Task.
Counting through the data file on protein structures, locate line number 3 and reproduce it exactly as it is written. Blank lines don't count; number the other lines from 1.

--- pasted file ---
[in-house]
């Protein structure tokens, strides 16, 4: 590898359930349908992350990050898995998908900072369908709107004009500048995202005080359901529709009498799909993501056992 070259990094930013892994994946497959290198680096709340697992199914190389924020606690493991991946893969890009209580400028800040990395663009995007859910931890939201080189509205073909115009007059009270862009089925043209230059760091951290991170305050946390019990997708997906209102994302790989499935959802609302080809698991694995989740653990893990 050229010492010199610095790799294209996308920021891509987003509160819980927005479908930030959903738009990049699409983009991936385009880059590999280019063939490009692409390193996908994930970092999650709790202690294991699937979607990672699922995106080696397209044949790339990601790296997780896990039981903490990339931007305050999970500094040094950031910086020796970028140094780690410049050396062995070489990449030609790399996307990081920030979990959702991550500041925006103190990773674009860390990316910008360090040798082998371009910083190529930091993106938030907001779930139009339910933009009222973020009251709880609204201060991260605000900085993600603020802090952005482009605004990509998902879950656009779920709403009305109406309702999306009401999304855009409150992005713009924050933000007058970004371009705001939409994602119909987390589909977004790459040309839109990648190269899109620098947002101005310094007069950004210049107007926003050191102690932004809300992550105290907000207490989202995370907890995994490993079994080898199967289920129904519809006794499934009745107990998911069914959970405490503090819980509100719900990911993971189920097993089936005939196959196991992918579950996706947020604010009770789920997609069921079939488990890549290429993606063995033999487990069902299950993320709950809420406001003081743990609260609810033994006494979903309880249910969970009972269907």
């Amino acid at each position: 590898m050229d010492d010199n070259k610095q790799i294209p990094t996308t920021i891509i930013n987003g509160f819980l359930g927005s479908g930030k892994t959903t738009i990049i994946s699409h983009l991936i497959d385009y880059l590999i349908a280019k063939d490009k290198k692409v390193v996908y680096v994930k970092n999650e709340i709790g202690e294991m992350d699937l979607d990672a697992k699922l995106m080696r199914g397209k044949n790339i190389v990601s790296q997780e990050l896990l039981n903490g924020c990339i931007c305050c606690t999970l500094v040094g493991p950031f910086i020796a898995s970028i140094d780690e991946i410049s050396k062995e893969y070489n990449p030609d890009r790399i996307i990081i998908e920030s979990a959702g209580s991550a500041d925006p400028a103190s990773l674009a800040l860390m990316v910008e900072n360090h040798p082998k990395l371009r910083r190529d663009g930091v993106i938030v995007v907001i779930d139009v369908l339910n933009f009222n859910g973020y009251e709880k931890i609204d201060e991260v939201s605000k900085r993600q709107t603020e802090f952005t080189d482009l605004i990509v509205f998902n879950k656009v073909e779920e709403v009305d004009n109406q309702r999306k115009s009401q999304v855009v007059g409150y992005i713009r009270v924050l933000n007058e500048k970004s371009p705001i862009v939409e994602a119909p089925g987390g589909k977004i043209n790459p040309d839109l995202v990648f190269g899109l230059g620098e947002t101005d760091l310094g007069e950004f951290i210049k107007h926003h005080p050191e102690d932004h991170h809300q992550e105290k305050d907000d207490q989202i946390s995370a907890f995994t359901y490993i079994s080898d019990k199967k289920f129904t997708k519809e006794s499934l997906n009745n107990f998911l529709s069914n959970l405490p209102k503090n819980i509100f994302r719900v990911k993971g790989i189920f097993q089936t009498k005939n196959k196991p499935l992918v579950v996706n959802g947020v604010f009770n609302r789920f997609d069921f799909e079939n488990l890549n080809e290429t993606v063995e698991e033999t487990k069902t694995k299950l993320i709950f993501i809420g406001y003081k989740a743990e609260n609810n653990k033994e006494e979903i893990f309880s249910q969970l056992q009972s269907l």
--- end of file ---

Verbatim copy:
């Amino acid at each position: 590898m050229d010492d010199n070259k610095q790799i294209p990094t996308t920021i891509i930013n987003g509160f819980l359930g927005s479908g930030k892994t959903t738009i990049i994946s699409h983009l991936i497959d385009y880059l590999i349908a280019k063939d490009k290198k692409v390193v996908y680096v994930k970092n999650e709340i709790g202690e294991m992350d699937l979607d990672a697992k699922l995106m080696r199914g397209k044949n790339i190389v990601s790296q997780e990050l896990l039981n903490g924020c990339i931007c305050c606690t999970l500094v040094g493991p950031f910086i020796a898995s970028i140094d780690e991946i410049s050396k062995e893969y070489n990449p030609d890009r790399i996307i990081i998908e920030s979990a959702g209580s991550a500041d925006p400028a103190s990773l674009a800040l860390m990316v910008e900072n360090h040798p082998k990395l371009r910083r190529d663009g930091v993106i938030v995007v907001i779930d139009v369908l339910n933009f009222n859910g973020y009251e709880k931890i609204d201060e991260v939201s605000k900085r993600q709107t603020e802090f952005t080189d482009l605004i990509v509205f998902n879950k656009v073909e779920e709403v009305d004009n109406q309702r999306k115009s009401q999304v855009v007059g409150y992005i713009r009270v924050l933000n007058e500048k970004s371009p705001i862009v939409e994602a119909p089925g987390g589909k977004i043209n790459p040309d839109l995202v990648f190269g899109l230059g620098e947002t101005d760091l310094g007069e950004f951290i210049k107007h926003h005080p050191e102690d932004h991170h809300q992550e105290k305050d907000d207490q989202i946390s995370a907890f995994t359901y490993i079994s080898d019990k199967k289920f129904t997708k519809e006794s499934l997906n009745n107990f998911l529709s069914n959970l405490p209102k503090n819980i509100f994302r719900v990911k993971g790989i189920f097993q089936t009498k005939n196959k196991p499935l992918v579950v996706n959802g947020v604010f009770n609302r789920f997609d069921f799909e079939n488990l890549n080809e290429t993606v063995e698991e033999t487990k069902t694995k299950l993320i709950f993501i809420g406001y003081k989740a743990e609260n609810n653990k033994e006494e979903i893990f309880s249910q969970l056992q009972s269907l």